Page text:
The US Air Force has fired nine commanders and accepted the resignation of a senior officer following a scandal involving systemic cheating on proficiency exams at a nuclear missile base in Montana. In January, investigators first stumbled across evidence that officers were using text messages to cheat on exams designed to ensure that they were prepared to handle "emergency war orders" that detail nuclear strike targets.
Since then, the Pentagon has revealed that the cheating involves far more Air Force personnel than first thought: 82 officers are now implicated, according to the Associated Press, though not all participated in cheating. Some were merely aware of the text messages and chose not to reveal it to superiors. Four "librarians," three of whom are also tied to reports of illicit drug use, are said to be at the center of the cheating scandal.
"I represent this wing to the world, and we let the American people down on my watch."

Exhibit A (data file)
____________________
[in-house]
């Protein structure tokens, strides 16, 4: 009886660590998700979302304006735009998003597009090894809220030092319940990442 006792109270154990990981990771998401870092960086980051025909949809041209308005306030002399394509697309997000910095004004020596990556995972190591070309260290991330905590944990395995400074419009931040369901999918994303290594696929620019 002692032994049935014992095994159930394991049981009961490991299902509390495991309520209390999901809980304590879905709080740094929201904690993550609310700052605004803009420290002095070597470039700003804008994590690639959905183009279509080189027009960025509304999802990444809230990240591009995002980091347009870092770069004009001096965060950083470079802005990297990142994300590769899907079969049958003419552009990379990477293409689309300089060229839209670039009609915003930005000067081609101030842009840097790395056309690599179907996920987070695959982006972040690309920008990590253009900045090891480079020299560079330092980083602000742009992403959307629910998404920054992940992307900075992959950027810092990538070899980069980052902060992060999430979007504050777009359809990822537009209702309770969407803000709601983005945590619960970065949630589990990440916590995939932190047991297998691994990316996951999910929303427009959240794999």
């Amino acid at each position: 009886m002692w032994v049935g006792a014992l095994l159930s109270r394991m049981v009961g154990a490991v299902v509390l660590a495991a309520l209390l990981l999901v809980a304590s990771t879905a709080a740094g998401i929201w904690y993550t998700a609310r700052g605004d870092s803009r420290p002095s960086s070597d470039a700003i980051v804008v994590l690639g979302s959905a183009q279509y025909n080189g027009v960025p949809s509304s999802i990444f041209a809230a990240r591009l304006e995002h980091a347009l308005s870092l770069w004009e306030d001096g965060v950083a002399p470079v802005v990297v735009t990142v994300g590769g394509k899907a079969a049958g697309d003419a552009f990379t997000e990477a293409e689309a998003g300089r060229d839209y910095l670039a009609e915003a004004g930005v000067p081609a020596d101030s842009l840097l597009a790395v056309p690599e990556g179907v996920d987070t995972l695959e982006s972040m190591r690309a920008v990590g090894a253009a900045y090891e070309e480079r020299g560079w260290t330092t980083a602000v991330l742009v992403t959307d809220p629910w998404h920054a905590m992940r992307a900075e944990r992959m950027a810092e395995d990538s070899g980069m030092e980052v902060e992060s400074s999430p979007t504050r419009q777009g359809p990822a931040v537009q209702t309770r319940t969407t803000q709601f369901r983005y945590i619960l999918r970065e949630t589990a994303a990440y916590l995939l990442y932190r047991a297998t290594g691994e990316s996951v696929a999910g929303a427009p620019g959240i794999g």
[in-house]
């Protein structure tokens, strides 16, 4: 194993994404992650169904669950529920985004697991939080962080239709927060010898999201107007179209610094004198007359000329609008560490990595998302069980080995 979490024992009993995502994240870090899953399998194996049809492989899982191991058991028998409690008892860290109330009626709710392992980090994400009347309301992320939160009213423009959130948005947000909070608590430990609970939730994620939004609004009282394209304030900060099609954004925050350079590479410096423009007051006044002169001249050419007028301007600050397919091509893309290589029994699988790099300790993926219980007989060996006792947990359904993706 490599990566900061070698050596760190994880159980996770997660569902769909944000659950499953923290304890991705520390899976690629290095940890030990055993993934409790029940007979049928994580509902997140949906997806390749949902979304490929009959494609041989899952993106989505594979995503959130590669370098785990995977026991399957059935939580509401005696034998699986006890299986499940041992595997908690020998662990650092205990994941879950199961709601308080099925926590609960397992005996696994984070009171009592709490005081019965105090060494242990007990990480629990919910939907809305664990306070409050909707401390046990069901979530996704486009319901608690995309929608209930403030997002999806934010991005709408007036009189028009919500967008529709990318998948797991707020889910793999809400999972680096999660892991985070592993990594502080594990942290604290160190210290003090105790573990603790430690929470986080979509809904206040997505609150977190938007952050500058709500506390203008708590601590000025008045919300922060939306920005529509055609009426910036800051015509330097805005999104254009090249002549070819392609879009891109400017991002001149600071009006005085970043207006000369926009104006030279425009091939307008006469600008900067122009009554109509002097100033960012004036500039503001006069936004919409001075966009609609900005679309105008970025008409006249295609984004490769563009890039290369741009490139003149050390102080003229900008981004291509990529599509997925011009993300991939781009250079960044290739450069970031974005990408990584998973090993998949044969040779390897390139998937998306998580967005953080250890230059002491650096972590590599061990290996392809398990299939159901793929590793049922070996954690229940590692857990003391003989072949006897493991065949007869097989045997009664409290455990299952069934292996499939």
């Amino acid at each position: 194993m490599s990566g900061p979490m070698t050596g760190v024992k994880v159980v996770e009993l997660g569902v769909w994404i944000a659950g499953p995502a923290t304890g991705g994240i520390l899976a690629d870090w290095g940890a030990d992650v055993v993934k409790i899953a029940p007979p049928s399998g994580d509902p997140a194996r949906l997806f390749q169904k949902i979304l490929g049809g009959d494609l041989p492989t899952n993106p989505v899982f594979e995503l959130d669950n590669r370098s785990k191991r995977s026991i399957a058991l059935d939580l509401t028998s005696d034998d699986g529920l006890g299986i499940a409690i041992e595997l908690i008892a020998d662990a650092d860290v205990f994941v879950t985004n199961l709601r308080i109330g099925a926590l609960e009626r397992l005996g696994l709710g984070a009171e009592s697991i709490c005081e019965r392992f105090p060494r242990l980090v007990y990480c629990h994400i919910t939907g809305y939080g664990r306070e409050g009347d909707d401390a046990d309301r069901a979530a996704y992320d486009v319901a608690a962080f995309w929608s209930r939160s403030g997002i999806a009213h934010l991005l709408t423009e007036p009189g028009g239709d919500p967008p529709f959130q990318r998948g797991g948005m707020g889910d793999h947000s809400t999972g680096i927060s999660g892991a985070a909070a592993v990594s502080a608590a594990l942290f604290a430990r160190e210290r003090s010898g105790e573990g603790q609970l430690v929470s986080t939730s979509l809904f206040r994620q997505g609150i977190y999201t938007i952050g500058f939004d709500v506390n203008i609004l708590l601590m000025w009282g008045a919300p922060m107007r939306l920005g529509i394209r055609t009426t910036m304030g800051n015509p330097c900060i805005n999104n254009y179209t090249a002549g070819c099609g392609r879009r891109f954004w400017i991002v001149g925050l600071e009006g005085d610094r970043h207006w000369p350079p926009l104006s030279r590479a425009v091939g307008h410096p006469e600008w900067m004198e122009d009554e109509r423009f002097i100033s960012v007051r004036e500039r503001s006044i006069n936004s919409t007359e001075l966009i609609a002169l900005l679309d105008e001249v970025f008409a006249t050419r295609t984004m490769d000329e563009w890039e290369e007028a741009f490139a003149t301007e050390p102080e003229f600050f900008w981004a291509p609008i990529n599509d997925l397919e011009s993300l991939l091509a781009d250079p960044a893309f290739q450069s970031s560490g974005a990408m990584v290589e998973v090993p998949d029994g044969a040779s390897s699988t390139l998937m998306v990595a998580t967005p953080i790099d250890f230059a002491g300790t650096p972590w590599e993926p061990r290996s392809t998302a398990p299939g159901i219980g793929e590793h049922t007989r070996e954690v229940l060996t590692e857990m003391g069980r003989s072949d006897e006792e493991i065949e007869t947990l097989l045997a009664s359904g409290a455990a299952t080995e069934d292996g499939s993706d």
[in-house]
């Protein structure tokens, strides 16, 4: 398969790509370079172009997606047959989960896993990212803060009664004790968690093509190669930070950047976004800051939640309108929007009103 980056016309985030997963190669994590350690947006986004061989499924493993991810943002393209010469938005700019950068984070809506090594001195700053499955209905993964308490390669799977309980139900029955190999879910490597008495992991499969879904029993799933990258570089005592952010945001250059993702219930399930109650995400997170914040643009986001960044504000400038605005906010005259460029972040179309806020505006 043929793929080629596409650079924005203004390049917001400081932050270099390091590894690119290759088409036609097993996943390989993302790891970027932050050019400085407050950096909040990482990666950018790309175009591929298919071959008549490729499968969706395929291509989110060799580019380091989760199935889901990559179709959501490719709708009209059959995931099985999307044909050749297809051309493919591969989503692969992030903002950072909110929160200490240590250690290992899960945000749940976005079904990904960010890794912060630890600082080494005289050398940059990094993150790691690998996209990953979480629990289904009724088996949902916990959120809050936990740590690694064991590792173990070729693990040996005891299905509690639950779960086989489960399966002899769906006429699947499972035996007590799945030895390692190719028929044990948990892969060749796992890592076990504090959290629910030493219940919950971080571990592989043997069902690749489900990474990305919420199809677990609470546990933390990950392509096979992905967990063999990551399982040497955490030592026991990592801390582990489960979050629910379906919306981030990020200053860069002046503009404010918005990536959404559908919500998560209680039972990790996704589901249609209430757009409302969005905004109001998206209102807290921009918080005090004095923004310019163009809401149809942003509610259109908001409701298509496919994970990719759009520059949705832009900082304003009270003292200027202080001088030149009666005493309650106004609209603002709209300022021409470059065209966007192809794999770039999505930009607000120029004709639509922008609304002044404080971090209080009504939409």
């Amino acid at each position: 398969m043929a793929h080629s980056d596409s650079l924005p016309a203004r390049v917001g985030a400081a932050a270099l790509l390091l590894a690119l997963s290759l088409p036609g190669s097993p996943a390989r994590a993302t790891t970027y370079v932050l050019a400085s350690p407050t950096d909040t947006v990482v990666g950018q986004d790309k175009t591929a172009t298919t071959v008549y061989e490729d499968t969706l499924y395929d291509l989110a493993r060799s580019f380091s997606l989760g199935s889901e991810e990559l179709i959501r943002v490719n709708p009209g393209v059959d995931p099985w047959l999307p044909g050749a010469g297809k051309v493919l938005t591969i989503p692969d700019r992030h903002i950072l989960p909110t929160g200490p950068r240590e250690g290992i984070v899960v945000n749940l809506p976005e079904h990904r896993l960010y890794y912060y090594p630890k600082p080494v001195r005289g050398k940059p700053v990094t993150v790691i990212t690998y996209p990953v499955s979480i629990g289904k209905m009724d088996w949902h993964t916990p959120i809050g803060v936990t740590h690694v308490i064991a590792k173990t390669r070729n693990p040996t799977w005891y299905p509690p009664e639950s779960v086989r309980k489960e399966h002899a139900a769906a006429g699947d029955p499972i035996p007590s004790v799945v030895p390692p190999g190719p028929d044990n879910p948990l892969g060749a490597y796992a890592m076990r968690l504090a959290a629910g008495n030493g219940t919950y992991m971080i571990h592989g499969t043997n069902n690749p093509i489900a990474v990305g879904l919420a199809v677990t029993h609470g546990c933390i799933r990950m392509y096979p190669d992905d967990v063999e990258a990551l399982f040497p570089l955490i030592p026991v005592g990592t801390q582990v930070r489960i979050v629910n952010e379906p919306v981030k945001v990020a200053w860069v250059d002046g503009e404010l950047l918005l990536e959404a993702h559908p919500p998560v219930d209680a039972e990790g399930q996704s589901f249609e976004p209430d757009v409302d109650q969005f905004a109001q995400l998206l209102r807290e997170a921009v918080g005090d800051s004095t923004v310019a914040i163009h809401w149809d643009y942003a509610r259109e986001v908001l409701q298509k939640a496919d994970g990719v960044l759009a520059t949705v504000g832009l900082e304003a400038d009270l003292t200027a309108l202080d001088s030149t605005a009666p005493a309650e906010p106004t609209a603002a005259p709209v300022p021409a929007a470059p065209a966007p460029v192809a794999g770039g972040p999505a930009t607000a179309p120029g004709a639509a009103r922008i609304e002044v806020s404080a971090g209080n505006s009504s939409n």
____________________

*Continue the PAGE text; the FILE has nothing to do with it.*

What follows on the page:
The nine mid-level officers were disciplined because "they failed to provide adequate oversight of their crew force," according to an Air Force representative. Colonel Robert Stanley, the commander of the 341st Missile Wing at Malmstrom Air Force Base, said in a resignation letter that "this is a wake-up call for everyone who has lost their sense of right and wrong, for those who have become cynical and for those indoctrinated by modern society to acquiesce when faced with bad behavior." Stanley was not tied to the scandal, but he said "I represent this wing to the world, and we let the American people down on my watch."
In response to the scandal, the Pentagon says that it has found problems with the culture of the Missile Wing. A spokesperson said that the system put pressure on officers to achieve a perfect score on the monthly exams. Promotions — and higher pay — were also tied to the scores. The Pentagon is looking to enact a number of changes to address the issues, including a switch to pass-fail grading on the exams.